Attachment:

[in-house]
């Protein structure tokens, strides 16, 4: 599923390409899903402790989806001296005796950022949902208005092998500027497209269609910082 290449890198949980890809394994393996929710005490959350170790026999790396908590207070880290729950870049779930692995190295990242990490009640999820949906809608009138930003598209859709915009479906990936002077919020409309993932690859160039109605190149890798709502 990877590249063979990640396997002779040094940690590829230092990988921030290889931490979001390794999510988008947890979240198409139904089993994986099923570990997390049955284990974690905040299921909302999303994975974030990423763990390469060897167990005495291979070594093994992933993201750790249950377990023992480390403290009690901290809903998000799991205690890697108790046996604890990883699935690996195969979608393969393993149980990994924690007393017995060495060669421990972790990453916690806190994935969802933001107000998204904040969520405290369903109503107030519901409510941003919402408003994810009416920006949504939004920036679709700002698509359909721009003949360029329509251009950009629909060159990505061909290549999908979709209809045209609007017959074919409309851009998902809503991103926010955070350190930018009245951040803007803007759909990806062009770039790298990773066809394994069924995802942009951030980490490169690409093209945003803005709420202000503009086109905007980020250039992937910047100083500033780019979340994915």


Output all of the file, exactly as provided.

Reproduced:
[in-house]
């Protein structure tokens, strides 16, 4: 599923390409899903402790989806001296005796950022949902208005092998500027497209269609910082 290449890198949980890809394994393996929710005490959350170790026999790396908590207070880290729950870049779930692995190295990242990490009640999820949906809608009138930003598209859709915009479906990936002077919020409309993932690859160039109605190149890798709502 990877590249063979990640396997002779040094940690590829230092990988921030290889931490979001390794999510988008947890979240198409139904089993994986099923570990997390049955284990974690905040299921909302999303994975974030990423763990390469060897167990005495291979070594093994992933993201750790249950377990023992480390403290009690901290809903998000799991205690890697108790046996604890990883699935690996195969979608393969393993149980990994924690007393017995060495060669421990972790990453916690806190994935969802933001107000998204904040969520405290369903109503107030519901409510941003919402408003994810009416920006949504939004920036679709700002698509359909721009003949360029329509251009950009629909060159990505061909290549999908979709209809045209609007017959074919409309851009998902809503991103926010955070350190930018009245951040803007803007759909990806062009770039790298990773066809394994069924995802942009951030980490490169690409093209945003803005709420202000503009086109905007980020250039992937910047100083500033780019979340994915």